23 Strategies to Teach Learners Not to Interrupt Others

Are you looking for strategies to teach students not to interrupt others? If so, keep reading.

1. Connect with the student’s parents to disseminate information about the student’s appropriate behavior. The parents may reinforce the student at home for not interrupting other students at school.

2. Urge the student to say a mantra to themselves when entering a situation where they may be inclined to interrupt (e.g., do not interrupt, do not interrupt, do not interrupt).

3. Train the student to carry a notepad with him/her at all times and to write information down to help them remember.

4. Teach yourself and others about ADHD to increase comprehension and accommodation of interruptive behavior.

5. Assist the student in realizing that all behavior has negative or positive consequences. Urge the student to practice behaviors that will lead to positive consequences.

6. Urge the student to create an understanding of themselves and those around him/her. Get the student to periodically step back and ask themselves, “Am I interrupting others?”

7. Urge the student to create an understanding of the consequences of their behavior by writing down or talking through problems that may happen due to interrupting others (e.g., perceived as unmannerly, avoided, etc.).

8. Take into account the student’s age and capacity and ability level carefully before expecting them not to interrupt others when they are talking, working, reading, etc.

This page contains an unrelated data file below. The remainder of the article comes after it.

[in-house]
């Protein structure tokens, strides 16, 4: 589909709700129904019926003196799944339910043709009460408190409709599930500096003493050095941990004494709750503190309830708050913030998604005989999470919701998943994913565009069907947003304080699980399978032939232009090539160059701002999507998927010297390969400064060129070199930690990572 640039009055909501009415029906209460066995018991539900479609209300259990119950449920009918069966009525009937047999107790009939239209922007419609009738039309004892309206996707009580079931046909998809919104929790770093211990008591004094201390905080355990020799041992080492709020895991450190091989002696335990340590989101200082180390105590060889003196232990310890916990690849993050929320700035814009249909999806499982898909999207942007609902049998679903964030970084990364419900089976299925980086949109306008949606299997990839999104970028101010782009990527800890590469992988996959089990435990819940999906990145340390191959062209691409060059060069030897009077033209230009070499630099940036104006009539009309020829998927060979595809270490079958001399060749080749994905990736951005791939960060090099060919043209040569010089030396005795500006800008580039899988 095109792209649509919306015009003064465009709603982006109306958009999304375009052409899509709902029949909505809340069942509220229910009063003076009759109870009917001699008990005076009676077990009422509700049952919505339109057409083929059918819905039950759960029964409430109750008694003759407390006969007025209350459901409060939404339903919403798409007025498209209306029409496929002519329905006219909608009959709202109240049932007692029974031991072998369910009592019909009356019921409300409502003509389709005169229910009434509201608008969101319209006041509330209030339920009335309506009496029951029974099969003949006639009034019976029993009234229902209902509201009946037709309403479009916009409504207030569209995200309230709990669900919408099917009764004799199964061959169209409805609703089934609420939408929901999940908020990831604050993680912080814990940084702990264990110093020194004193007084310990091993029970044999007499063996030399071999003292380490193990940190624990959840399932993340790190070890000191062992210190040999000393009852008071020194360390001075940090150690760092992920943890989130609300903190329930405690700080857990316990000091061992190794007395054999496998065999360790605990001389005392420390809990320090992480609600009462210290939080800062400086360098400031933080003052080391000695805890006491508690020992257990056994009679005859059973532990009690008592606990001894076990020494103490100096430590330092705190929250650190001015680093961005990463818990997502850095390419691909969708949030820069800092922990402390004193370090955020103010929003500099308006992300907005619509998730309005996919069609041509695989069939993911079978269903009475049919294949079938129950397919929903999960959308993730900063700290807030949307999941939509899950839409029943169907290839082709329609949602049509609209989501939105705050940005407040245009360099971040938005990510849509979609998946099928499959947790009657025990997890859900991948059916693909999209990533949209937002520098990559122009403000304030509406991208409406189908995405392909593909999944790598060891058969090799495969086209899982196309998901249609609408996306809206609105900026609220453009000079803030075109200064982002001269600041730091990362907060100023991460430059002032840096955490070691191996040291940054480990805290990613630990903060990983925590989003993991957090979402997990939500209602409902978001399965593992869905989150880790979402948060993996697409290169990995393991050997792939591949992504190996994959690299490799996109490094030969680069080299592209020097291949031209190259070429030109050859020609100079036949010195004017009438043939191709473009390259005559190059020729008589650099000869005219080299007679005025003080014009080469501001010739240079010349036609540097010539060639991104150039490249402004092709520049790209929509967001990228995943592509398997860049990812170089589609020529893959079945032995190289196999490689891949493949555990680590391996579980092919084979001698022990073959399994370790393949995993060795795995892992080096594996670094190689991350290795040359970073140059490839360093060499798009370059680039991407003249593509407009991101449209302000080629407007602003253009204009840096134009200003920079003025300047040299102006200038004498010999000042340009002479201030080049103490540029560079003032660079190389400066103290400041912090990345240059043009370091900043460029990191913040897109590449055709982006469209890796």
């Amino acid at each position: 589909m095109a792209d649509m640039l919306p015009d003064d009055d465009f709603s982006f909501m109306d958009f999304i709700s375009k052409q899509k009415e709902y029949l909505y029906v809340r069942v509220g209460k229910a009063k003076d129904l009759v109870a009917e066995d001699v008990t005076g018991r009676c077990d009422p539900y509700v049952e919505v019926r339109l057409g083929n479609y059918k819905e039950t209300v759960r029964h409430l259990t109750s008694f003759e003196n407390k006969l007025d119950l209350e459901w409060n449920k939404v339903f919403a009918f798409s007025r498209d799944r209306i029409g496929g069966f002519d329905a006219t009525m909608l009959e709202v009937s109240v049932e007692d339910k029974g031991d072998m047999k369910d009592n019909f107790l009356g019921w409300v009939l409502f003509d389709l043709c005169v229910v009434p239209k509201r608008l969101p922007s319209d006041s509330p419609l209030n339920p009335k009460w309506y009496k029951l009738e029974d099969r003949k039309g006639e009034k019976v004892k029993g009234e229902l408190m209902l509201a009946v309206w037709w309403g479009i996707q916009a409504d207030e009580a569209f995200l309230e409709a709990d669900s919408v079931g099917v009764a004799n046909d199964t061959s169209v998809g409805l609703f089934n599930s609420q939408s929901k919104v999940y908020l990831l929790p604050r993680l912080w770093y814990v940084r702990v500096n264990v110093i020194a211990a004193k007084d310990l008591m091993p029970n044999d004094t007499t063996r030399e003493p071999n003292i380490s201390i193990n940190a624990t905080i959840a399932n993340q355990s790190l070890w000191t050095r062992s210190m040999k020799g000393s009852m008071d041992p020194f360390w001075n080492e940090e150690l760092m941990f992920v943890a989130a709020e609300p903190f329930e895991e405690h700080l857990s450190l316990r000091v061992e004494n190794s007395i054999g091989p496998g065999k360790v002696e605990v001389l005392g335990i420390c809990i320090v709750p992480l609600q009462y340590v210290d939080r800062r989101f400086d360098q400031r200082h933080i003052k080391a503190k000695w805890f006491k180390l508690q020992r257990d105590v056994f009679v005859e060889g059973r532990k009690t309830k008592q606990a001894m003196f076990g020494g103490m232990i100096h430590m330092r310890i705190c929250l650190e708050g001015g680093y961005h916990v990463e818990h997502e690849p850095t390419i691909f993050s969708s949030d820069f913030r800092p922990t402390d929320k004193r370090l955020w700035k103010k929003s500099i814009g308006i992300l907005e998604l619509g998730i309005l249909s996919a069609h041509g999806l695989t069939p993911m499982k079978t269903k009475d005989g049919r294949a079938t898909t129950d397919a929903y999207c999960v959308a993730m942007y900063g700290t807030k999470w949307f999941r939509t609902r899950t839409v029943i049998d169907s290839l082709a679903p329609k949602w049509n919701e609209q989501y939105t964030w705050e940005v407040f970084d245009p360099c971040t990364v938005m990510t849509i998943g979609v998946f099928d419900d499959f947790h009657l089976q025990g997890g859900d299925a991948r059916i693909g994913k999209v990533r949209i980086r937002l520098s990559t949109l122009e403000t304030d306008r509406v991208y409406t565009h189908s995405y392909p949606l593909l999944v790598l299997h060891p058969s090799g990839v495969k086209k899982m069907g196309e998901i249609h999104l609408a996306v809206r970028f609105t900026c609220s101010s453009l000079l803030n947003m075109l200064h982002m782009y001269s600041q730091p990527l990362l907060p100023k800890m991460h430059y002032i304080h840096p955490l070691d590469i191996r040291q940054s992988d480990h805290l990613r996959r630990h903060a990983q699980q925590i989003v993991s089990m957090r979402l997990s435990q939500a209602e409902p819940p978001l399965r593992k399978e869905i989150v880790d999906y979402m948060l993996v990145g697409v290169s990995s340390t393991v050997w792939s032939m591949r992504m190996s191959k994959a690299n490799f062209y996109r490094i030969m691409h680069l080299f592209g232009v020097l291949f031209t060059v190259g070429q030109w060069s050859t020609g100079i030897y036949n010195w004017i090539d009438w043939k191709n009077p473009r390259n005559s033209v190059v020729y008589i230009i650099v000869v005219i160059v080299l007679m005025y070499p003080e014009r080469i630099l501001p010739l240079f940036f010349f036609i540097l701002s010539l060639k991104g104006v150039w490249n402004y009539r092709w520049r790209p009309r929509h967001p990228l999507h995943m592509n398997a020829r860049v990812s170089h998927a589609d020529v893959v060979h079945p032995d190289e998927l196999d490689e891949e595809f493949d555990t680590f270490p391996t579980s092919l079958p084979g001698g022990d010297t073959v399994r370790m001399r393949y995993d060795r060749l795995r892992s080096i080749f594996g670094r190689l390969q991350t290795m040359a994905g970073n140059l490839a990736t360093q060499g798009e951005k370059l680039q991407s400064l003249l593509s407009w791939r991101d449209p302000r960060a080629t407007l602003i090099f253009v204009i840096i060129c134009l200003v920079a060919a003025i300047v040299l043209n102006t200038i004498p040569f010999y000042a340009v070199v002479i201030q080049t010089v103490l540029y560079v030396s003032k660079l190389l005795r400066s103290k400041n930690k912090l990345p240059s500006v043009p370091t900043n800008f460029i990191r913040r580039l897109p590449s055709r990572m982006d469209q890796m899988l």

9. Teach the student about ADHD and the need to self-monitor behavior.

10. Give constant, positive reinforcement for appropriate behavior. Ignore as many unacceptable behaviors as possible.

11. Praise the student for demonstrating appropriate behavior: (a) give the student a concrete reward (e.g., classroom privileges, passing out learning materials, 10 minutes of free time, etc.) or (b) give the student an informal reward (e.g., praise, handshake, smile, etc.).

12. Praise the student for demonstrating appropriate behavior (e.g., waiting for a turn to speak, working quietly, etc.) based on the duration of time the student can be successful. As the student shows success, slowly increase the duration of time required for reinforcement.

13. Select a peer to model appropriate behavior for the student.

14. Urge the student to become aware of the times when they are most impulsive and likely to interrupt others (e.g., in a large group of people, when they are angry, etc.) and limit their interactions with others during these times.

15. Converse with the student before starting a learning experience and remind them of the importance of listening to others.

16. Praise those students in the classroom who wait for their turn to speak, do not interrupt others, work quietly, etc.

17. Give the student an easily grasped list of consequences for unacceptable behavior.

18. Minimize the emphasis on competition. Competitive learning activities may cause the student to become anxious and interrupt others.

19. Teach the student to read signals from others (e.g., if they begin to interrupt a peer and that person continues to talk, realize that they are interrupting and stop talking; when there is silence in a class, it is not appropriate to fill the silence with remarks, etc.).

20. Consider using a classroom management app. Click here to view a list of apps that we recommend.

21. Consider using an adaptive behavior management app. Click here to view a list of apps that we recommend.

22. Consider using Alexa to help the student learn to behave appropriately. Click here to read an article that we wrote on the subject.

23. Click here to learn about six bonus strategies for challenging problem behaviors and mastering classroom management.

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